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Old 01-08-2020, 06:30 PM
ScottKilpatrick ScottKilpatrick is offline
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Default Finish Types pros and cons - Nitro vs Laquer vs french polish

I see different types listed based usually on guitar builder/company size.

I like Cordoba but would prefer a light finish like nitro but I do not believe large companies offer that. Usually you see nitro and FP offered when guitars are built one at a time i think - correct me if I am wrong.

What is the consensus on tone?

I plan on spending $1000 - $1500 and would prefer a light approach to the top wood for optimized tone.

OK let me have it - am I full of it or is this a legit thing to look for?

Thanks all!
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Old 01-08-2020, 07:14 PM
M Hayden M Hayden is offline
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Finish can affect tone by adding mass and (potentially) stiffness to the top.

FP is an evaporative finish (soluble in alcohol) which tends to be soft and is sensitive to heat and skin chemistry. It is usually very thin and quite beautiful but it itís durable. Over time (a long time) it polymerizes and becomes slightly more durable. It is reparable by a skilled finisher.

Nitro is an evaporative finish (soluble in benzene-ring solvents) which is harder than FP bu also susceptible to skin chemistry. Itís also heat-sensitive, and moving a nitro-finished guitar from cold to heat suddenly can cause cracks in the lacquer that are called Ďcrazingí. Such crazing is difficult to repair esp if dirt has gotten in the cracks. But it *is* possible for skilled repair people to drop fill and otherwise melt in new finish to repair areas of damage. Over long periods of time, it tends to turn to dust - it doesnít have extreme longevity.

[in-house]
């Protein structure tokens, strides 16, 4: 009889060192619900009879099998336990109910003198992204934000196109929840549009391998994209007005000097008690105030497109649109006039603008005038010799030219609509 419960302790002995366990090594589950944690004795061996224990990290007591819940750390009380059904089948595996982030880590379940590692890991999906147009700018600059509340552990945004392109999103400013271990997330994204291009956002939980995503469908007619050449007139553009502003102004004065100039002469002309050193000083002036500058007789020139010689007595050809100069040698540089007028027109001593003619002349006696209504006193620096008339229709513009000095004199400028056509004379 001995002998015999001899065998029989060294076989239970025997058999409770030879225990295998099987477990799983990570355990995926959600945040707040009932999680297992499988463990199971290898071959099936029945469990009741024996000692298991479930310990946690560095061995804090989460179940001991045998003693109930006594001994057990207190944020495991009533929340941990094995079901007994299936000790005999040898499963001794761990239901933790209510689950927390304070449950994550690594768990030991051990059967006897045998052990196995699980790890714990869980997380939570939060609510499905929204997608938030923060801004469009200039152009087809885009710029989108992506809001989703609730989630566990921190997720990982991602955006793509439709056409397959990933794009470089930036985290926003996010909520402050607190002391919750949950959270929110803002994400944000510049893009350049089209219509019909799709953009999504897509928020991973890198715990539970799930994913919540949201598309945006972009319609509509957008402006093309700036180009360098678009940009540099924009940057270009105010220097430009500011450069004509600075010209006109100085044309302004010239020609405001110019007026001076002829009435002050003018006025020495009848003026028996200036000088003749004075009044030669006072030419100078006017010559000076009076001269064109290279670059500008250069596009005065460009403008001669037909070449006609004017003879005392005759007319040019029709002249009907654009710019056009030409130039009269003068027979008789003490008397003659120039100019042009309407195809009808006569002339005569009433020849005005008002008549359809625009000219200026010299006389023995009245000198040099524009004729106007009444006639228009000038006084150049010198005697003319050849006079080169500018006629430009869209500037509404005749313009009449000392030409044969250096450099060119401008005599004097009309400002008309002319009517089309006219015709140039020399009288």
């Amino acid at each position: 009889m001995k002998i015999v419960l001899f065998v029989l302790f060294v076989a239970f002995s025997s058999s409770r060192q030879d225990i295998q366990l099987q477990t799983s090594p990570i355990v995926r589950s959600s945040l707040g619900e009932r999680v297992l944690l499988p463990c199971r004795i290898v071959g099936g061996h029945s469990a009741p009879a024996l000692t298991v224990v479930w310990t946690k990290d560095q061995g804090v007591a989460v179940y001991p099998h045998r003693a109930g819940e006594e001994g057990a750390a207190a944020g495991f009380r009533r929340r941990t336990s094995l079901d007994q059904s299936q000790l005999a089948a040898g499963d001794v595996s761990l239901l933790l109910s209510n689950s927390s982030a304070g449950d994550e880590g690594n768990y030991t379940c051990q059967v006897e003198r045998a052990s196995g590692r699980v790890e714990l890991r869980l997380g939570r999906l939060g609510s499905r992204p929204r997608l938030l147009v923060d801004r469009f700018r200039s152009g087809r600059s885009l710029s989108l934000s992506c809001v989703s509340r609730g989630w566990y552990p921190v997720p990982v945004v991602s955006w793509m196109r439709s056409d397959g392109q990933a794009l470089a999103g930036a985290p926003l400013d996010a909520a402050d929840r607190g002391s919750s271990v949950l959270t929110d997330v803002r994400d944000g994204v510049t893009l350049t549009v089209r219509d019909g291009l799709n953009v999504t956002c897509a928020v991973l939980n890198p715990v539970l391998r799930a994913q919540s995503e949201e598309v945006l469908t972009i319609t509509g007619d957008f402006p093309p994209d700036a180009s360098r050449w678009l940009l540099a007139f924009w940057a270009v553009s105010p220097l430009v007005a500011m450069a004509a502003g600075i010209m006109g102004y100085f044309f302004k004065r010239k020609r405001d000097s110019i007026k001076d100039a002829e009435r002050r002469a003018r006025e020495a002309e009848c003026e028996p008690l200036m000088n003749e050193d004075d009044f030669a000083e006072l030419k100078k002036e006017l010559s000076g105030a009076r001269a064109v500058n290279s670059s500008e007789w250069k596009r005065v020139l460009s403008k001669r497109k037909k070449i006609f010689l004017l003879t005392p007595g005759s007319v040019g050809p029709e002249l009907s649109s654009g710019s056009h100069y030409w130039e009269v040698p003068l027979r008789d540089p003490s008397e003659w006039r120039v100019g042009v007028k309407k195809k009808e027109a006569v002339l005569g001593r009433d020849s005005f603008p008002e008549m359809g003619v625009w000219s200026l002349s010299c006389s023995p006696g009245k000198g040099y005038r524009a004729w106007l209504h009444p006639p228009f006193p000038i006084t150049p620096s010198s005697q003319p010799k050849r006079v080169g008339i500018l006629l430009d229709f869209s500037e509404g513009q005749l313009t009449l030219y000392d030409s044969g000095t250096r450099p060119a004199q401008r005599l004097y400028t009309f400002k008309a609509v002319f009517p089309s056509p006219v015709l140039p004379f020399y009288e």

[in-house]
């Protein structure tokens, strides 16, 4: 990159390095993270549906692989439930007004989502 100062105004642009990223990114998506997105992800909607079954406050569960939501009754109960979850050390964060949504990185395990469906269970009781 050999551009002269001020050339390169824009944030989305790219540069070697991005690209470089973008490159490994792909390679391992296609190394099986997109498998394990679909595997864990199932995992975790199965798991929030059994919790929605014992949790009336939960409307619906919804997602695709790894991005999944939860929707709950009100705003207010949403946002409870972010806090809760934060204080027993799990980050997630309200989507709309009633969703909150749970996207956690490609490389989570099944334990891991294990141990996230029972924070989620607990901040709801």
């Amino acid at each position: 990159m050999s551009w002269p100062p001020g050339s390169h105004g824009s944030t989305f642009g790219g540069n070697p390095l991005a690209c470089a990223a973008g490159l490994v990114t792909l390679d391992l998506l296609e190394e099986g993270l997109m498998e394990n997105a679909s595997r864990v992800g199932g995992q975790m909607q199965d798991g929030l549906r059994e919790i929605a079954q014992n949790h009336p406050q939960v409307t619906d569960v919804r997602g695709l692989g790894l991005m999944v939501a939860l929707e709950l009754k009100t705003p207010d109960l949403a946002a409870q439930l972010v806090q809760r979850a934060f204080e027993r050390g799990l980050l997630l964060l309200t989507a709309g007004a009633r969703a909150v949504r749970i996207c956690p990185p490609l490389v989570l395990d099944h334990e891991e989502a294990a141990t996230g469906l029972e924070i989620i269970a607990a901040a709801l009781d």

Polyester is usually a cross linked finished that is not soluble after application. Itís tougher than the other two but it is sometimes thicker and heavier, which some people find detracts from tone. Itís difficult to invisibly repair cracks in polyester finishes since nothing (well, not much) melts into the finish.

I like nitro because of the look and its (relative, mid-term) durability. But none of the other finishes are deal-breakers, either - if the instrument is something I like, the finish isnít likely to be an issue. I have instruments with FP, nitro, polyester, and varnish, and they all sound like guitars.
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Old 01-08-2020, 07:20 PM
charles Tauber charles Tauber is offline
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Short answer:

Nitrocellulose lacquer is still used by a number of large manufacturers, such as Martin and Gibson, as well as smaller makers. It is sprayed with a high volume of solvent that must then evaporate, a process that continues for months after application. One advantage it has is that, once cured, adding more solvent will soften it, allowing repairs to be made to it. One disadvantage is that it is prone to cold checking - cracking. Nitrocellulose lacquer became popular in the first half of the 1900's, as a much faster, less labour intensive finish than the shellac and varnish finishes that it largely replaced.

Some more modern finishes are urethane-based. The primary disadvantage to them is that they are impervious to solvents, making repairs/refinishing difficult. Some modern finishes are two-part that cure by chemical reaction rather than primarily solvent evaporation.

Some modern finishes are ultraviolet (UV) light cured, cured in a few minutes, greatly quickening the finishing process.

Varnish is a nice finish, as is shellac (French polish). The primary disadvantage of shellac is that it, generally, isn't as tough as other finishes, though some modern variations are more impervious to solvents (alcohol, water and sweat). The primary advantages of shellac are that it can be applied very thin, which is good tonally, and that it can easily be repaired by an expert French polisher. (Finding an expert can be difficult.)

The choice of finish seems to matter less than how well it is applied: any finish can be applied thinly if done expertly. Some factory-applied finishes are applied thinly, others not.

Ideally, one doesn't purchase a guitar without playing it first. In that case, the choice of finish is largely irrelevant tone-wise: the proof is in the pudding, guitar sounding like it does, regardless of the finish applied. If one is buying a guitar without playing it first, there isn't much to go on short of other peoples' opinions and the specifications to which the instrument was made.

Last edited by charles Tauber; 01-09-2020 at 10:14 AM.
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